- Set the switch SW1 at 10 V. Keep a stopwatch ready to record time
*t*in seconds for suitable increasing readings in the voltmeter.

- Switch on SW2 and keep
**SW4 in OFF position**. Start the stopwatch at the same instant. This gives the voltage reading*V*= 0 at*t*= 0. Record the values of voltage*V*at suitable intervals of time*t*(say 10 sec) as shown in table given below.

- Repeat steps 1-3 for other values of resistance and capacitance (for R
_{2}= 20 kΩ and C_{1}= 2000 μF) by connecting terminals 2-2_{R}_{2}and 3_{R}_{2}-3_{C1}.

**Least count of stopwatch = …………… sec**

**Least count of voltmeter = …………… V**

S. No. | R_{1} = 10 kΩ, C_{1} = 2000 μF | R_{2} = 20 kΩ, C_{1} = 2000 μF | ||

Time t (sec) | Voltage V (V) | Time t (sec) | Voltage V (V) | |

- Take time
*t*seconds on X-axis and voltage*V*on Y-axis and plot variations by using above table on the same graph as shown.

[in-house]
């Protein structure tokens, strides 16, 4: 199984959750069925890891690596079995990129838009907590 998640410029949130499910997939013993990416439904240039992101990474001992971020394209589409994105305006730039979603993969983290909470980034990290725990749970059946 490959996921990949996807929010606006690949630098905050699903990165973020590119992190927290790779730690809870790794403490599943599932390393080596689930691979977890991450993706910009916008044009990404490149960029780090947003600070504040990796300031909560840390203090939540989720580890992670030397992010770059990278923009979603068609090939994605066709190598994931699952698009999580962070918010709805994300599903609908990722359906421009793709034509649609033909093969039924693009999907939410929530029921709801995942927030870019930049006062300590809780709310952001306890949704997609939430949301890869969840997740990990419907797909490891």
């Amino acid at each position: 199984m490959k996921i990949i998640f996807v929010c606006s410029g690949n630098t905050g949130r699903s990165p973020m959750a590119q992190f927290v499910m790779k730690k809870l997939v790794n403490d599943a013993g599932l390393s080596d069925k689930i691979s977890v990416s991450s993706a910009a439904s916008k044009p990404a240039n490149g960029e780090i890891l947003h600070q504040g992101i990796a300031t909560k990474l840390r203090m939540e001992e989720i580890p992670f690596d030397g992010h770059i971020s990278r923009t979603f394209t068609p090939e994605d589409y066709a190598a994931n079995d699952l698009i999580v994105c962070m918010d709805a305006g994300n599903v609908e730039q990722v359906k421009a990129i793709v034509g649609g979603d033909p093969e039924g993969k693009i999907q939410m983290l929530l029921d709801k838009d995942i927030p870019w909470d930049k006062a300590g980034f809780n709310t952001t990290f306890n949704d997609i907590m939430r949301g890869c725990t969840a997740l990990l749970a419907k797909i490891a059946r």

- Calculate the value of time constant RC in seconds by substituting R in Ω and C in F for different RC combinations used. Experimentally determine the value of time constant in seconds from graphic variations. For this note the value of
*t*corresponding to 0.63 of V_{0}. In present case, V_{0}= 10 V.

- To find the value of time constant, label the voltage V = 0.63 of V
_{0}on Y- axis and note the corresponding value of time (*t*= 𝜏_{1}& 𝜏_{2}) in seconds on X-axis. This gives the value of time constant for the variations.

- Record calculated values of time constant RC and the corresponding experimental values as per steps 6 & 7 in the following tabular form.

S. No. | Calculated time constant 𝜏_{cal} | Experimental time constant 𝜏_{exp} | Difference Δ = 𝜏_{cal}_{ }– 𝜏_{exp} | ||

R (Ω) | C (F) | RC (sec) | |||

**The discharging of C through R: Variation of voltage***V***with time***t*

**Keep the power switch and switches from SW1 to SW5 in off position.****The press switch SW6 is meant to discharge a capacitor (C**_{1}**or C**_{2}**). For this process switch off SW2 and press SW6 for about 5 seconds before taking a fresh reading**.

- Connect terminals 1-1, 2-2